Each week, we’ll ask our stable of scribes to weigh in on the three most important NBA topics of the day — and then give you a chance to step on the scale, too, in the comments below.
Are the Lakers better or worse than they were a month ago? The same?
Steve Aschburner: The Lakers are better than they were simply by virtue of time spent together. No training camp with this coach, all those new faces/egos — that sort of thing requires a learning curve. Out of sheer familiarity they ought to be able to function a little better, which to me means snagging the No. 8 seed. But it’s small consolation for all that churning at the start and, in my view, we can already write off this Lakers season as a huge disappointment. It’s just not official yet.
Fran Blinebury: Slightly better, if only because they realize they’re running out of rope and have been playing with a little more sense of urgency, which has brought them together. But I believe it’s all still hanging by a thread and the tough finishing schedule might be too difficult to overcome.
Jeff Caplan: Well there’s no doubt that they are better. As John Schuhmann showed with advanced stats, the Lakers’ efficiency numbers haven’t changed much, but as Thunder coach Scott Brooks pointed out, the Lakers finally have gained some chemistry and continuity. Coach Mike D’Antoni said players have accepted their roles, accepted what’s going on with the team and that Dwight Howard is feeling better and better and Kobe Bryant is playing out of this world. Also, all the swirling drama from Day One has finally subsided and basketball is the main storyline for the first time all season. Sure, they still have issues such as transition defense and even putting a stamp on an offensive identity from game to game as Steve Nash noted less than two weeks ago. But, yes, this team is better.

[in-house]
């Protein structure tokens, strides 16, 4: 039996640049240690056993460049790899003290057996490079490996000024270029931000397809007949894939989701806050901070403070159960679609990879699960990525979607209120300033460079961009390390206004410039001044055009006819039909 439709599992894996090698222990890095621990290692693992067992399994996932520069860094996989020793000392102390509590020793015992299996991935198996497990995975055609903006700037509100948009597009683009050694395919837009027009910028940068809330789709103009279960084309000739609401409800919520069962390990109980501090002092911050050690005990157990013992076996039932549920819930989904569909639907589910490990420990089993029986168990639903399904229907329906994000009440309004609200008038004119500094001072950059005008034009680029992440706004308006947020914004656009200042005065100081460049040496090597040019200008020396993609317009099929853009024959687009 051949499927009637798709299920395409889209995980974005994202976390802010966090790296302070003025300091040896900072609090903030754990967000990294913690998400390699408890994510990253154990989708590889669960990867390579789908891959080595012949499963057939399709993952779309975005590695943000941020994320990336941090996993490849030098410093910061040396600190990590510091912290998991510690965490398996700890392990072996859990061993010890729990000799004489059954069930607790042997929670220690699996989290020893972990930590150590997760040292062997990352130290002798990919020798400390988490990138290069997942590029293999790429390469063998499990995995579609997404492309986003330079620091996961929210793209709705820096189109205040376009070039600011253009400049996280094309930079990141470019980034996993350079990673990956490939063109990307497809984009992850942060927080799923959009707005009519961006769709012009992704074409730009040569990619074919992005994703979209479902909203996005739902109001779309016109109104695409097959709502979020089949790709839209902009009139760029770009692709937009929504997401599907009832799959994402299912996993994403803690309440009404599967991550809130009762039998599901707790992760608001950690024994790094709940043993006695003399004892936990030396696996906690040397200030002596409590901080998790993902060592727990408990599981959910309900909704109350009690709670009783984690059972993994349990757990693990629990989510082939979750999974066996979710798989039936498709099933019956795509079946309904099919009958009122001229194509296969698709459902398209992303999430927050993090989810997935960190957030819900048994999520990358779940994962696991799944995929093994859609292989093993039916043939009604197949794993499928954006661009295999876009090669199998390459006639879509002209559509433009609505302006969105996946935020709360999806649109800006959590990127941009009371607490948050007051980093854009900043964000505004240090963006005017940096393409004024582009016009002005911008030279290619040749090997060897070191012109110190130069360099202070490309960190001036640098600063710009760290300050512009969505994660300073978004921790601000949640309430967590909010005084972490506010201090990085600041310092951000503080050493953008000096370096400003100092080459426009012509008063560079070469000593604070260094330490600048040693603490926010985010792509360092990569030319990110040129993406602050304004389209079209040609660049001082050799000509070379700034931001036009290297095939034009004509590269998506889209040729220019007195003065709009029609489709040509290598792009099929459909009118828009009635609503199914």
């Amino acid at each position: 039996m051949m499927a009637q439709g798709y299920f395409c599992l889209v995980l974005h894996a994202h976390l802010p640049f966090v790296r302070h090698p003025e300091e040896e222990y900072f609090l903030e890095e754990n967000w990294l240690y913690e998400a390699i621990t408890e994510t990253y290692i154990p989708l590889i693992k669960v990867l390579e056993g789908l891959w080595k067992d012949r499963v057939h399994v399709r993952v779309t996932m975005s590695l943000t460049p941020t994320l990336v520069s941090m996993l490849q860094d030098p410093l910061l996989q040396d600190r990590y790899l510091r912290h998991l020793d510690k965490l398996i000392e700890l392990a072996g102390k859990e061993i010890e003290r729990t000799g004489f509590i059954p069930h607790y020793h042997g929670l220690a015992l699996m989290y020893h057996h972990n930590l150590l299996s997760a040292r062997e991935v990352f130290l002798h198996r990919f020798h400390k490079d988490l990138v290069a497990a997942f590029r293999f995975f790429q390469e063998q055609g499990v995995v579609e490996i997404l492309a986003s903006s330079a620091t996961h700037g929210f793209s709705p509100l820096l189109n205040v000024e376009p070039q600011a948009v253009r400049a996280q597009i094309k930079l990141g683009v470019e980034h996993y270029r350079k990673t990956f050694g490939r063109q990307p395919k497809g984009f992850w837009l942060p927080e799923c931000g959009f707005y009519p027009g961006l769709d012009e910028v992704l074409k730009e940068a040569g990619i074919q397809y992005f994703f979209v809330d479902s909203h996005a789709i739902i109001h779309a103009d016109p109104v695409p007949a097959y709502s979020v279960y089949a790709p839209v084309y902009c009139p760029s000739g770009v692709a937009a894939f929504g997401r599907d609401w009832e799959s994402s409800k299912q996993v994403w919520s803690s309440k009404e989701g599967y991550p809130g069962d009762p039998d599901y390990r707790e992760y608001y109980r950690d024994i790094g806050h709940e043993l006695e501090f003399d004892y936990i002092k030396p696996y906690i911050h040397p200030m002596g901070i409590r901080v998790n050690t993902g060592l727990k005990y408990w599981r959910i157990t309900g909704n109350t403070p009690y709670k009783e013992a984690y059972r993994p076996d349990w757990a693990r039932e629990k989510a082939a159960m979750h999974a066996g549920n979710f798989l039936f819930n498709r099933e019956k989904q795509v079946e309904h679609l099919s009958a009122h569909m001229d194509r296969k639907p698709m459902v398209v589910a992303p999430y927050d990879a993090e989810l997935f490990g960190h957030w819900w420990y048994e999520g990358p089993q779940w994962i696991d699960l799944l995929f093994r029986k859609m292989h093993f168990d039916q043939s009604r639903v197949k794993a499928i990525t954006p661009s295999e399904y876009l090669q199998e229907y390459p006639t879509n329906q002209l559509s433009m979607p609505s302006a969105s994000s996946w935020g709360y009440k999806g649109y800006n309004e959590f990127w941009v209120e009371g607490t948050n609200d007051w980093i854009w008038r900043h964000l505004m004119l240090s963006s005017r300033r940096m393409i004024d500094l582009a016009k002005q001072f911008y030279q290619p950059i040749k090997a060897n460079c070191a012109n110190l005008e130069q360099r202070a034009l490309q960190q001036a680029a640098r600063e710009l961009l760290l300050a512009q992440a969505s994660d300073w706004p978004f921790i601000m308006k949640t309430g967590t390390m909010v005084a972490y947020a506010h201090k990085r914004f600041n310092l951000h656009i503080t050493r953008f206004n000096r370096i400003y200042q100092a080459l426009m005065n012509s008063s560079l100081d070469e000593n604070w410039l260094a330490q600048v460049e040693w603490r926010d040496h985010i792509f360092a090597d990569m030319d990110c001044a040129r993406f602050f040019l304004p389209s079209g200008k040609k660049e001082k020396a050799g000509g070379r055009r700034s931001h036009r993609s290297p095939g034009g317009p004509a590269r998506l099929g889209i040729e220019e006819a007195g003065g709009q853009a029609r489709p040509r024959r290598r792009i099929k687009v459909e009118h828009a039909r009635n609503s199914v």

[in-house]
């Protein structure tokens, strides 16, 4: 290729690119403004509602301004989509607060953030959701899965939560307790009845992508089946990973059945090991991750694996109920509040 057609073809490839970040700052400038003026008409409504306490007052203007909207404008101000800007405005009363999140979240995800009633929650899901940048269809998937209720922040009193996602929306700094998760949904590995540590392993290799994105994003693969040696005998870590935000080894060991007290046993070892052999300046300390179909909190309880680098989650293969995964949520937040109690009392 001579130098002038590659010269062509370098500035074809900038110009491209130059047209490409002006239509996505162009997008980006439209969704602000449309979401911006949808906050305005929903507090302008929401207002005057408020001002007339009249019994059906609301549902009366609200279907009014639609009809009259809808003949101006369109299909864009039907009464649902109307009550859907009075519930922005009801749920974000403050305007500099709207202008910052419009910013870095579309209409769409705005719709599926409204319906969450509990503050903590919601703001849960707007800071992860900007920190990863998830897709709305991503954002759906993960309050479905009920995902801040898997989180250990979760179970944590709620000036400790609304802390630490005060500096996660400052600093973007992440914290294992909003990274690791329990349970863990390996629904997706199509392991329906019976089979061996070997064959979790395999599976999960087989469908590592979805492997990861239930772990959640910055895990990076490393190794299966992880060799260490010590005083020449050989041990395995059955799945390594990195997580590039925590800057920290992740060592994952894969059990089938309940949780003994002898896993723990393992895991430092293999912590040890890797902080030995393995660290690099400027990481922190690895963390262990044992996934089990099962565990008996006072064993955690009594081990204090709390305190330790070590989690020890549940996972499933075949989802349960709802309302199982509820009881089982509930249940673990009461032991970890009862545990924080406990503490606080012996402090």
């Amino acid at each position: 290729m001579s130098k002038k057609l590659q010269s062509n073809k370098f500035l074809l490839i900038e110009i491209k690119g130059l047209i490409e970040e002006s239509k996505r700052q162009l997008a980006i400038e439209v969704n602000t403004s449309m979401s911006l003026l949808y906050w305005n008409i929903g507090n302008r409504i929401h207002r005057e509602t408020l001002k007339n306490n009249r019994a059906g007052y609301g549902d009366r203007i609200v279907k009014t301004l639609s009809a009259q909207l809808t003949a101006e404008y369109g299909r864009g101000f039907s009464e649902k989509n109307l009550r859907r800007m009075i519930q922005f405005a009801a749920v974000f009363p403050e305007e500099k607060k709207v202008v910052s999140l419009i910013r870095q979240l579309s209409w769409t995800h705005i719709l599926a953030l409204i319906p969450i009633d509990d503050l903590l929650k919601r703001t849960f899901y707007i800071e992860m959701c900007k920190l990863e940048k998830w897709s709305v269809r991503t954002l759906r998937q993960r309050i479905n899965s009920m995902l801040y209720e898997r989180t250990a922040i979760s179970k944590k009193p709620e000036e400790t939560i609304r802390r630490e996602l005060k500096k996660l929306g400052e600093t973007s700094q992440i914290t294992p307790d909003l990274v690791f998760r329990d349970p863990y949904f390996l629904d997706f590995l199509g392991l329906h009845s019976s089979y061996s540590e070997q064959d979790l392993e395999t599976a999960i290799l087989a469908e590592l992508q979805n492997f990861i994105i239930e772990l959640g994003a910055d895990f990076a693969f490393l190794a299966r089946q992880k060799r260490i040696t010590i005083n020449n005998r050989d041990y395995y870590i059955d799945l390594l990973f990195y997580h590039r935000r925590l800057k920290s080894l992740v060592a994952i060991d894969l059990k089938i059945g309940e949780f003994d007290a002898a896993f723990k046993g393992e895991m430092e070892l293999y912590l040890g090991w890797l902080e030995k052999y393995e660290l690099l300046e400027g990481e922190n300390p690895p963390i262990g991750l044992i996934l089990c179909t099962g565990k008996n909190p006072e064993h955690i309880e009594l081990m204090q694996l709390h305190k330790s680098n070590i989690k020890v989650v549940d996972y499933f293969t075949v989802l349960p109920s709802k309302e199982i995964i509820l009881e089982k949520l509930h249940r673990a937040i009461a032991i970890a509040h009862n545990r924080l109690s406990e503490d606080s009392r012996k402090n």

Scott Howard-Cooper: Better. I would say much better because they have been stacking wins for a change, except that the recovery has mostly come at the expense of lesser opponents. When they played the Thunder, the Nuggets, the Clippers and the Heat, the Lakers lost. But the wins have led to improved chemistry. There have been encouraging moments for the defense as well. But they won’t be different in an important way without wins over some bigger names.
John Schuhmann: Well, they’re better, because 13-6 is better than 17-25 and the defense has been slightly improved. But they’re not much better, as I wrote Tuesday. They’ve had more success in close games, which is somewhat arbitrary. They weren’t as bad as their record over their first 42 games, and they’re not as good as their record over their last 19. And they’re probably in for a dog fight over the last six weeks for that last playoff spot in the West.
Sekou Smith: I’m ignoring the advanced metrics and focusing on the numbers that matter in this case; wins and losses. They are basically the same today that they were on Feb. 6. The Lakers have handled the teams they should be able to handle, but they continue to come up short against the elite teams (see Oklahoma City Tuesday night). And I’m still not sure what anyone on the roster outside of Kobe Bryant will do down the stretch of the regular season. Kobe has made it clear that he’s going to drag this team into the playoffs, kicking and screaming if need be, and that he’s going to go as hard as he has to in order to make that happen. But even with all of his hard work the Lakers still haven’t shown me that they are the team we all thought they were when they added Steve Nash and Dwight Howard in the summer.